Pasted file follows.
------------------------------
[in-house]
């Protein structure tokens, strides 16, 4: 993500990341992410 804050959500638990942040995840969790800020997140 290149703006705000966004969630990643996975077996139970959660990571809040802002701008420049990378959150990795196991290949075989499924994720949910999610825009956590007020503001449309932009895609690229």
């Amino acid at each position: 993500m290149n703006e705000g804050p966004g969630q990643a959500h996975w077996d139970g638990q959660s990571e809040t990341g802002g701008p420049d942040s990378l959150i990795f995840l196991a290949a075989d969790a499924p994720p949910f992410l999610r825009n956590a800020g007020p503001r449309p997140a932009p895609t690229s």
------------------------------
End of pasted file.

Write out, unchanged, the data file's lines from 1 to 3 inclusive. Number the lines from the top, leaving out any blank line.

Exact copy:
[in-house]
């Protein structure tokens, strides 16, 4: 993500990341992410 804050959500638990942040995840969790800020997140 290149703006705000966004969630990643996975077996139970959660990571809040802002701008420049990378959150990795196991290949075989499924994720949910999610825009956590007020503001449309932009895609690229």
């Amino acid at each position: 993500m290149n703006e705000g804050p966004g969630q990643a959500h996975w077996d139970g638990q959660s990571e809040t990341g802002g701008p420049d942040s990378l959150i990795f995840l196991a290949a075989d969790a499924p994720p949910f992410l999610r825009n956590a800020g007020p503001r449309p997140a932009p895609t690229s």